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Higher Dermatology Drug Prices

Rising medication prices are a serious concern for patients as more and more patients are paying full retail prices for their medications. This is due to shifts in insurance coverage that require the use of specific drug formularies, and many patients now have high-deductible health plans.

A recent study gathered data over a seven-year time period to illuminate the degree to which specific drugs’ prices increased over time. The study surveyed four national chain pharmacies from 2009 until 2015 in the West Palm Beach, Florida area. The study aimed to collect price data for either a full course of treatment or 1 month of therapy for a drug’s main indication for 19 brand-name drugs. The selected drugs were then grouped into one of the following treatment indication groups: acne and rosacea, psoriasis, topical corticosteroids, anti-infectives, and anti-neoplastics.

The authors found that between 2009 and 2015, prices of all surveyed classes of brand-name drugs increased; with a mean increase of 401%. Topical antineoplastic drugs had the greatest mean percentage increase at 1240%. Prices of psoriasis medications had the smallest mean percentage increase, 180%. Acne and rosacea medications increased a mean of 195% and topical corticosteroids prices went up 290% between 2009 and 2015.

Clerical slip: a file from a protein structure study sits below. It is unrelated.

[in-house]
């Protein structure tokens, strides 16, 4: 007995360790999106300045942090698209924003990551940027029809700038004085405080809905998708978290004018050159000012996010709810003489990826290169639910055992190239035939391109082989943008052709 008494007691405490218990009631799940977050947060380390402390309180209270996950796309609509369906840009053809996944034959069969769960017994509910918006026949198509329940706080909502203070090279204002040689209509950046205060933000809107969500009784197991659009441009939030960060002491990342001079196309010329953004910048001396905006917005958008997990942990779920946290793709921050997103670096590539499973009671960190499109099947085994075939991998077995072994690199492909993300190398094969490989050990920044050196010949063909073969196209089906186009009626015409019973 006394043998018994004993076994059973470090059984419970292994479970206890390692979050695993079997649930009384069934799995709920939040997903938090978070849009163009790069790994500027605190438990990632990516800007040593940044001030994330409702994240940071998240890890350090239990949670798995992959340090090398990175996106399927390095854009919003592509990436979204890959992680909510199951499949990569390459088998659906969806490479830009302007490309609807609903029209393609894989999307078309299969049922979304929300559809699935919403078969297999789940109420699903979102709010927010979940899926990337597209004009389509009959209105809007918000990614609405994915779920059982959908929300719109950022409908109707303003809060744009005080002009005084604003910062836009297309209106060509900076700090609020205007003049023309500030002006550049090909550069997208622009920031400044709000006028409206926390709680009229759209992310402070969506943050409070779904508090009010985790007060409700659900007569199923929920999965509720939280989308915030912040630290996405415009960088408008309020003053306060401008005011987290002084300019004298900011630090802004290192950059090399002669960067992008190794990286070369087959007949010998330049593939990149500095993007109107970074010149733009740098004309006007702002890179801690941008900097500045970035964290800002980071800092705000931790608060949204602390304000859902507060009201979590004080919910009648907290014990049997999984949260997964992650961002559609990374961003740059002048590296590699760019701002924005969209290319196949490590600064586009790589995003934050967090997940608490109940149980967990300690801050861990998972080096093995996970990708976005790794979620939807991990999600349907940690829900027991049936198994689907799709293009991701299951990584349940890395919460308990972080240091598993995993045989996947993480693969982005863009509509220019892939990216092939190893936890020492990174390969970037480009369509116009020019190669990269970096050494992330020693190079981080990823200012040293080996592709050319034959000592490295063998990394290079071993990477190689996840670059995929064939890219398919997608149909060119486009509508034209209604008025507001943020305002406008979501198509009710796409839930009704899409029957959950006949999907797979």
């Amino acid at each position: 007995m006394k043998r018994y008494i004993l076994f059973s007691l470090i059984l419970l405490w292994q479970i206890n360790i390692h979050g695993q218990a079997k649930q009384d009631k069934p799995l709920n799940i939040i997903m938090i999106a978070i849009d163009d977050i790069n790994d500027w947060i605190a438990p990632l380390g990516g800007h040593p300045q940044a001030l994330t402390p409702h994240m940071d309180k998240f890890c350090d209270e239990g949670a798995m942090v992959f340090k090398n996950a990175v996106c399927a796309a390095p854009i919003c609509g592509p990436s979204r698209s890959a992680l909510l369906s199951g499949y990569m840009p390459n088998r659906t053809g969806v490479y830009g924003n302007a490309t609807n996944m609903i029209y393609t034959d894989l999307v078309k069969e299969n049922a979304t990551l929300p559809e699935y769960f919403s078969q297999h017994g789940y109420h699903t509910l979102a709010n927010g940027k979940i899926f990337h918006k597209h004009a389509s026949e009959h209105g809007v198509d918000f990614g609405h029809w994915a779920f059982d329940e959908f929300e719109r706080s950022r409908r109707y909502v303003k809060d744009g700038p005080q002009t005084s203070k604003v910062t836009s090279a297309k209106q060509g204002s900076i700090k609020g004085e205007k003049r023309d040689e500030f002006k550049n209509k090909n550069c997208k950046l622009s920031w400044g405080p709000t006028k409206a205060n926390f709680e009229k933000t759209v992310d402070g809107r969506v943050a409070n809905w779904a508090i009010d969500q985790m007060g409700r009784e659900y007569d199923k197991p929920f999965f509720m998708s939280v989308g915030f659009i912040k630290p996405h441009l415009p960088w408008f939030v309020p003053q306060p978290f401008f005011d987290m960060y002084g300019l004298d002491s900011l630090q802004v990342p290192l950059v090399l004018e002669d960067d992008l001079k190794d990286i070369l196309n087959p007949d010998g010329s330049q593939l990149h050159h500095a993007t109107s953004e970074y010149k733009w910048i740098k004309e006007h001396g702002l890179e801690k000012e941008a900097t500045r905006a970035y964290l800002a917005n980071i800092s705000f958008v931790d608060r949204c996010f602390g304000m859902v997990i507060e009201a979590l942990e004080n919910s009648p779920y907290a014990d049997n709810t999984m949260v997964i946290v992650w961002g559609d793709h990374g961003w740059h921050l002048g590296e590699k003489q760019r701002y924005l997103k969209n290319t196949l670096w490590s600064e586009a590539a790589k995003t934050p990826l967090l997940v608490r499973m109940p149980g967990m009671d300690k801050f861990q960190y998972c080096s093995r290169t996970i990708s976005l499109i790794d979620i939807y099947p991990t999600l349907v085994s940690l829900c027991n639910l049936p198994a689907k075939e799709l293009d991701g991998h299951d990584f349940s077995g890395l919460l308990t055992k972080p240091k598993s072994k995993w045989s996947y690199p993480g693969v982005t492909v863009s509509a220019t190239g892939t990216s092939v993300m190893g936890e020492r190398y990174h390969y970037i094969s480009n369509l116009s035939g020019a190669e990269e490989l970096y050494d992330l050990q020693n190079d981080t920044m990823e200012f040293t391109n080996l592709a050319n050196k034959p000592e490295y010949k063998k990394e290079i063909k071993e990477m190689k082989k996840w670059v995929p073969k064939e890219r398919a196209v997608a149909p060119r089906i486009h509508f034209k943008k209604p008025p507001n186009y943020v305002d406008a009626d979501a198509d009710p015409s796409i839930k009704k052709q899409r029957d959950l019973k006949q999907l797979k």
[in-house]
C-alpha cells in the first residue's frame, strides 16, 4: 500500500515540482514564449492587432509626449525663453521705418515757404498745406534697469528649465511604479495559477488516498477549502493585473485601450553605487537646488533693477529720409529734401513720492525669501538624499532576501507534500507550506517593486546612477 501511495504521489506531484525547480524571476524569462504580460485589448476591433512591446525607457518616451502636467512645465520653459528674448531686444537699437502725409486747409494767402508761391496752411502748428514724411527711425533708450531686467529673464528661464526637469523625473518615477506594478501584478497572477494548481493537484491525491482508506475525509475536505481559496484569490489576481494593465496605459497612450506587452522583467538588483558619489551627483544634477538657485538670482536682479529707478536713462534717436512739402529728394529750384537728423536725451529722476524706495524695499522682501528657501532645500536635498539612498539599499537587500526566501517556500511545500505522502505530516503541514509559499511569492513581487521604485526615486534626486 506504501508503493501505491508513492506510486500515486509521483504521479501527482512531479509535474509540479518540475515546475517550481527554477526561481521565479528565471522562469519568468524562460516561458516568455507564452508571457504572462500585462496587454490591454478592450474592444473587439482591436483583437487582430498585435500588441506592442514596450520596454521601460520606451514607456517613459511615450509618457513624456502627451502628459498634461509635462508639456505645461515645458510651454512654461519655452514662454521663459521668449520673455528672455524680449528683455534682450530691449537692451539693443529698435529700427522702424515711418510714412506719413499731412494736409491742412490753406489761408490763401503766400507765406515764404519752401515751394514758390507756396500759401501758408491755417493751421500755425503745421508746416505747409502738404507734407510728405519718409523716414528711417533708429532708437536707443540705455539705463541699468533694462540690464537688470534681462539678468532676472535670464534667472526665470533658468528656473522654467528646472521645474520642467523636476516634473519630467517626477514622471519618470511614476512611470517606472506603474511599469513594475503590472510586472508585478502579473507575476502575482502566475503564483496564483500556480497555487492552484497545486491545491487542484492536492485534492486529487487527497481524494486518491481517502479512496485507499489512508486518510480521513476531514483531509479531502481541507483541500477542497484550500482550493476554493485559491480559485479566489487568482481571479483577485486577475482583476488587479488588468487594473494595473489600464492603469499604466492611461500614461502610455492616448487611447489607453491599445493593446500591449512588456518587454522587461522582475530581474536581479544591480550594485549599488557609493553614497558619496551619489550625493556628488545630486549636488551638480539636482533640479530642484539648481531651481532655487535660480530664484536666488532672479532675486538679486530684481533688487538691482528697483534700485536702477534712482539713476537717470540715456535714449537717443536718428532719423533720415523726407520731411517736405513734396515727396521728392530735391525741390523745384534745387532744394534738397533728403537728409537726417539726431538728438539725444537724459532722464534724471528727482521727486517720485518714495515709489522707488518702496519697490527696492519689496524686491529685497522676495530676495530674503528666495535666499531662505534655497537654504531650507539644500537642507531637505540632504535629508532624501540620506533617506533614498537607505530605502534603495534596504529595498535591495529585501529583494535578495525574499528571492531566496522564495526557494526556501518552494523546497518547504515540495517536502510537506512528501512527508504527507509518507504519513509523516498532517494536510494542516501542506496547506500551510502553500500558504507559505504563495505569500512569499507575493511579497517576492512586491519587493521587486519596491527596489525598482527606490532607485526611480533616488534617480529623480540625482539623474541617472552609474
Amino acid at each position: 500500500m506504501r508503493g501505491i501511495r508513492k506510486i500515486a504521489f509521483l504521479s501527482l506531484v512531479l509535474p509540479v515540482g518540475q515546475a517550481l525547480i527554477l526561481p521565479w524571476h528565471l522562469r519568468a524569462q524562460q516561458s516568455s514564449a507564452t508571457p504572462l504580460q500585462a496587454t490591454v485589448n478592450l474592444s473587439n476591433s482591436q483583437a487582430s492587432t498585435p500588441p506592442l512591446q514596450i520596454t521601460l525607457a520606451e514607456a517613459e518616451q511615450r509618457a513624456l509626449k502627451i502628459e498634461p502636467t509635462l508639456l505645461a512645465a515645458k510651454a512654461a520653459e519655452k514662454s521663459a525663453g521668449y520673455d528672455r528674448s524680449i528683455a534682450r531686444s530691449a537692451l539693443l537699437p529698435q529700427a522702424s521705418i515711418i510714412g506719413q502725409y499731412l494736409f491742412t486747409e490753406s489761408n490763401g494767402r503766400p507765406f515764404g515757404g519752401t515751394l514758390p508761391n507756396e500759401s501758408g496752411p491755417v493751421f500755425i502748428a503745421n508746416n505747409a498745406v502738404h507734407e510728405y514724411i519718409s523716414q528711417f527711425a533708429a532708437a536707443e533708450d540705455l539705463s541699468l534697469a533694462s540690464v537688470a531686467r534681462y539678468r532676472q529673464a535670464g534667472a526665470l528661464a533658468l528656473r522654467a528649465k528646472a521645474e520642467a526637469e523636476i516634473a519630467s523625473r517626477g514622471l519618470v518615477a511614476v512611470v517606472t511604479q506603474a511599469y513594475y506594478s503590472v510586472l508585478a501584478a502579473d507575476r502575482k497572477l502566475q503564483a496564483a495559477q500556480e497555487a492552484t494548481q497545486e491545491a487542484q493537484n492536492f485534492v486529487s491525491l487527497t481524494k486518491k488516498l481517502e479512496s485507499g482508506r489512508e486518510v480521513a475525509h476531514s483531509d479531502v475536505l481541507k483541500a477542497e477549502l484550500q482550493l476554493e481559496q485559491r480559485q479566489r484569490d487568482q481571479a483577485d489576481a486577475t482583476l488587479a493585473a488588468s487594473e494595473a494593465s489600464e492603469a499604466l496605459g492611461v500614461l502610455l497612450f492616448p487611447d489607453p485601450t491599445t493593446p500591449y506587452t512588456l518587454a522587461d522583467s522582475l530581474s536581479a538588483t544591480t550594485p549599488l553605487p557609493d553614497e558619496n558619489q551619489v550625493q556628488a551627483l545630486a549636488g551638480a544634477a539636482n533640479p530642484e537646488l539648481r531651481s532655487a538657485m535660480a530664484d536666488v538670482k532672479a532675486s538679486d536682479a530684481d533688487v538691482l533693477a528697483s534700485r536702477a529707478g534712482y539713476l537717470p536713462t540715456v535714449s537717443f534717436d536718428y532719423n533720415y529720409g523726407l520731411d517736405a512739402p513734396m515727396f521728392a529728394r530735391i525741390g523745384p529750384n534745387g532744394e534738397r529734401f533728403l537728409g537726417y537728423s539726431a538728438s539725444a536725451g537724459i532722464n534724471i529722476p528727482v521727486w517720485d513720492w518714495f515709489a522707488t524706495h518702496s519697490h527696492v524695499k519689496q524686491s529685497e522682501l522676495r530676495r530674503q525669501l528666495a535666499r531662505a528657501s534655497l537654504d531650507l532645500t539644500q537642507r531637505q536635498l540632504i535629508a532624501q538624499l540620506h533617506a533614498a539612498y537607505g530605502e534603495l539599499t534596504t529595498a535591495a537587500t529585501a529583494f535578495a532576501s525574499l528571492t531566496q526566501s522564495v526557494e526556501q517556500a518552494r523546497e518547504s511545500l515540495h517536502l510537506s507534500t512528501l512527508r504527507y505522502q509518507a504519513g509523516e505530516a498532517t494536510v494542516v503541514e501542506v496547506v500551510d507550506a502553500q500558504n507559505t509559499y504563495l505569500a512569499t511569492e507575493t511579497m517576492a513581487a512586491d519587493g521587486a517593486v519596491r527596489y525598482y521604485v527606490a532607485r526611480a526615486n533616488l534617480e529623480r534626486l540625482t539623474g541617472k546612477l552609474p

Of the 19 brand name drugs analyzed, the retail prices of 7 drugs more than quadrupled during the study period, with the vast majority of price increases occurring after 2011. The authors note that the increase in medication far outpaced the national consumer price index inflation rate, growth of gross domestic product, and health care expenditures in other sectors including increases in reimbursements for physician services.

Adapted from the original article.

Byline: Martha L. Sikes, MS, RPh, PA-C


[image by Christina Welsh]

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